I swear I begin to see the meaning of these things!
It is not the earth, it is not America, who is so great,
It is I who am great, or to be great--it is you up there, or any one;
It is to walk rapidly through civilizations, governments, theories,
Through poems, pageants, shows, to form great individuals.
Underneath all, individuals! 260
I swear nothing is good to me now that ignores individuals,
The American compact is altogether with individuals,
The only government is that which makes minute of individuals,
The whole theory of the universe is directed to one single
individual--namely, to You.
(Mother! with subtle sense severe--with the naked sword in your hand,
I saw you at last refuse to treat but directly with individuals.)
Underneath all, nativity,
I swear I will stand by my own nativity--pious or impious, so be it;
I swear I am charm'd with nothing except nativity,
Men, women, cities, nations, are only beautiful from nativity. 270
Underneath all is the need of the expression of love for men and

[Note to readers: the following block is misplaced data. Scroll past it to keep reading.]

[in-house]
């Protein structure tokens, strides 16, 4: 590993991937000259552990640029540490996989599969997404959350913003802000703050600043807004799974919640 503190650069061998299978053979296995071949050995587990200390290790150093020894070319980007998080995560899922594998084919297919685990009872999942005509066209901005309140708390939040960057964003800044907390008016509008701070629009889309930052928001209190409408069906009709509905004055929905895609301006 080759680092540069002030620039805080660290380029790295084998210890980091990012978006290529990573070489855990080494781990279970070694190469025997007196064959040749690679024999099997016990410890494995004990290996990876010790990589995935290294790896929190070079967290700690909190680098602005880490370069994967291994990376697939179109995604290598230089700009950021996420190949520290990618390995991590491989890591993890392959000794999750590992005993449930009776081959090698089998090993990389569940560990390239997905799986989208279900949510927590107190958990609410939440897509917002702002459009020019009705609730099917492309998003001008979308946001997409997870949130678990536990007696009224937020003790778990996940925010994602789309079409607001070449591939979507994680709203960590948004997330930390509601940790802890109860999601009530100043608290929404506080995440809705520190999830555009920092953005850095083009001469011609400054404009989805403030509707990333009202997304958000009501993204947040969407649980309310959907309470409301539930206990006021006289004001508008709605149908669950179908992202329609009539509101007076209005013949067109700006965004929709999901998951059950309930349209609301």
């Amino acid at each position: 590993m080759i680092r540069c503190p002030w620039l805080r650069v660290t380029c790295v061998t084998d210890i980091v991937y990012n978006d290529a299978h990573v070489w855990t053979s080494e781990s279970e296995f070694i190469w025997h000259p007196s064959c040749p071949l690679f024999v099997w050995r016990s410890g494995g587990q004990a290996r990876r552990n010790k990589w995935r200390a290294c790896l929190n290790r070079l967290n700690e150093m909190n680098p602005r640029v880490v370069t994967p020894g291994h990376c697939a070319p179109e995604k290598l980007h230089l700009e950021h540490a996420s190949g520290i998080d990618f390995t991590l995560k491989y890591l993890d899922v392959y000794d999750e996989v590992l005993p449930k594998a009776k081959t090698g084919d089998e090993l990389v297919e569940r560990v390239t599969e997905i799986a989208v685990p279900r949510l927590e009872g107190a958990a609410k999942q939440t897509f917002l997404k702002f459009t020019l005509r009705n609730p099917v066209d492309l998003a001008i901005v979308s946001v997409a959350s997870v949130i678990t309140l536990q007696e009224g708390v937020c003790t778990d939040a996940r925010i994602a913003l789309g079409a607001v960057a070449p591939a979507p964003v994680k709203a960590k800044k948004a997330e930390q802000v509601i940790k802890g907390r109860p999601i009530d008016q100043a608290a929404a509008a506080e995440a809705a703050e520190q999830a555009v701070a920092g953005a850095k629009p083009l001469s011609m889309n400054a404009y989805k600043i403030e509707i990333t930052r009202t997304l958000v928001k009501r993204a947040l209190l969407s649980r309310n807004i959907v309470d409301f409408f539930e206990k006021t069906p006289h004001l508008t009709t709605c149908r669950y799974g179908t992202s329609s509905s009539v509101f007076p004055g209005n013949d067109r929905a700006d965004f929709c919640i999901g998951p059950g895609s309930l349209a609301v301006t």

I swear I have seen enough of mean and impotent modes of expressing
love for men and women,
After this day I take my own modes of expressing love for men and
I swear I will have each quality of my race in myself,
(Talk as you like, he only suits These States whose manners favor the
audacity and sublime turbulence of The States.)
Underneath the lessons of things, spirits, Nature, governments,
ownerships, I swear I perceive other lessons,
Underneath all, to me is myself--to you, yourself--(the same
monotonous old song.)
O I see now, flashing, that this America is only you and me,
Its power, weapons, testimony, are you and me,